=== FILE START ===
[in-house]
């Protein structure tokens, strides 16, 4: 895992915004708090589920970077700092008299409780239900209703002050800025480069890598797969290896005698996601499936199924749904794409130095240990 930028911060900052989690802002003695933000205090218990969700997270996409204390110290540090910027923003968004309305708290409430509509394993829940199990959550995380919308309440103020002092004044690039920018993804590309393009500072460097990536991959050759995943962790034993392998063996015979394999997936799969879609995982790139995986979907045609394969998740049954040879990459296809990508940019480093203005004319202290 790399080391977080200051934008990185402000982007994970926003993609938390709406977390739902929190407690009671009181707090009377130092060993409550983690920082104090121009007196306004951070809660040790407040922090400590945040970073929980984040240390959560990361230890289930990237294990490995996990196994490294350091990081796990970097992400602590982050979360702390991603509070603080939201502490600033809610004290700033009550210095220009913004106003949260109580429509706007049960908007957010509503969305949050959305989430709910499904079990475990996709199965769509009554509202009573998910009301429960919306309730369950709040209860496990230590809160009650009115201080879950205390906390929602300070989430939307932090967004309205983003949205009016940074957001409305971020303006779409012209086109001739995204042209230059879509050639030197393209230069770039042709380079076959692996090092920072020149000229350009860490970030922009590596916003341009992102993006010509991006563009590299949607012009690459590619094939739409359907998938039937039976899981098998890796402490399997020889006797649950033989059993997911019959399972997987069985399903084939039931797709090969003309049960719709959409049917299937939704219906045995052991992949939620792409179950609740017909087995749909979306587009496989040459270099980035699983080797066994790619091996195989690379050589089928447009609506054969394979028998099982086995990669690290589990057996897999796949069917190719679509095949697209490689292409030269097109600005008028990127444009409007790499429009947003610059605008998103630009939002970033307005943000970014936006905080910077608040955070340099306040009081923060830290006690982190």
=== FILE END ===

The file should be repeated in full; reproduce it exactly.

[in-house]
């Protein structure tokens, strides 16, 4: 895992915004708090589920970077700092008299409780239900209703002050800025480069890598797969290896005698996601499936199924749904794409130095240990 930028911060900052989690802002003695933000205090218990969700997270996409204390110290540090910027923003968004309305708290409430509509394993829940199990959550995380919308309440103020002092004044690039920018993804590309393009500072460097990536991959050759995943962790034993392998063996015979394999997936799969879609995982790139995986979907045609394969998740049954040879990459296809990508940019480093203005004319202290 790399080391977080200051934008990185402000982007994970926003993609938390709406977390739902929190407690009671009181707090009377130092060993409550983690920082104090121009007196306004951070809660040790407040922090400590945040970073929980984040240390959560990361230890289930990237294990490995996990196994490294350091990081796990970097992400602590982050979360702390991603509070603080939201502490600033809610004290700033009550210095220009913004106003949260109580429509706007049960908007957010509503969305949050959305989430709910499904079990475990996709199965769509009554509202009573998910009301429960919306309730369950709040209860496990230590809160009650009115201080879950205390906390929602300070989430939307932090967004309205983003949205009016940074957001409305971020303006779409012209086109001739995204042209230059879509050639030197393209230069770039042709380079076959692996090092920072020149000229350009860490970030922009590596916003341009992102993006010509991006563009590299949607012009690459590619094939739409359907998938039937039976899981098998890796402490399997020889006797649950033989059993997911019959399972997987069985399903084939039931797709090969003309049960719709959409049917299937939704219906045995052991992949939620792409179950609740017909087995749909979306587009496989040459270099980035699983080797066994790619091996195989690379050589089928447009609506054969394979028998099982086995990669690290589990057996897999796949069917190719679509095949697209490689292409030269097109600005008028990127444009409007790499429009947003610059605008998103630009939002970033307005943000970014936006905080910077608040955070340099306040009081923060830290006690982190």